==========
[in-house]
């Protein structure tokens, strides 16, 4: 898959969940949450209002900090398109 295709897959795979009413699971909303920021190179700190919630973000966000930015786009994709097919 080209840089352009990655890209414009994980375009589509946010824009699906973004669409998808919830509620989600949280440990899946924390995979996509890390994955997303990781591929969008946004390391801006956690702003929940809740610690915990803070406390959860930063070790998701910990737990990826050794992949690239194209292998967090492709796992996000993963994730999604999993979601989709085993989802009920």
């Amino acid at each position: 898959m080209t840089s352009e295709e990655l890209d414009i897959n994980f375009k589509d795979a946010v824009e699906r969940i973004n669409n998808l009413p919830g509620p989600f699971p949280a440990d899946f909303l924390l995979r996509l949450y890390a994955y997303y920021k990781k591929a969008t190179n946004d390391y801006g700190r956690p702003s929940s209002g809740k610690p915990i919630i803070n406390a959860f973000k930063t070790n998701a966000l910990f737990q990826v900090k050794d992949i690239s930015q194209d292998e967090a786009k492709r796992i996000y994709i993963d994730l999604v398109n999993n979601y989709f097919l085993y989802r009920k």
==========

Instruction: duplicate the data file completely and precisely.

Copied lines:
[in-house]
């Protein structure tokens, strides 16, 4: 898959969940949450209002900090398109 295709897959795979009413699971909303920021190179700190919630973000966000930015786009994709097919 080209840089352009990655890209414009994980375009589509946010824009699906973004669409998808919830509620989600949280440990899946924390995979996509890390994955997303990781591929969008946004390391801006956690702003929940809740610690915990803070406390959860930063070790998701910990737990990826050794992949690239194209292998967090492709796992996000993963994730999604999993979601989709085993989802009920």
């Amino acid at each position: 898959m080209t840089s352009e295709e990655l890209d414009i897959n994980f375009k589509d795979a946010v824009e699906r969940i973004n669409n998808l009413p919830g509620p989600f699971p949280a440990d899946f909303l924390l995979r996509l949450y890390a994955y997303y920021k990781k591929a969008t190179n946004d390391y801006g700190r956690p702003s929940s209002g809740k610690p915990i919630i803070n406390a959860f973000k930063t070790n998701a966000l910990f737990q990826v900090k050794d992949i690239s930015q194209d292998e967090a786009k492709r796992i996000y994709i993963d994730l999604v398109n999993n979601y989709f097919l085993y989802r009920k």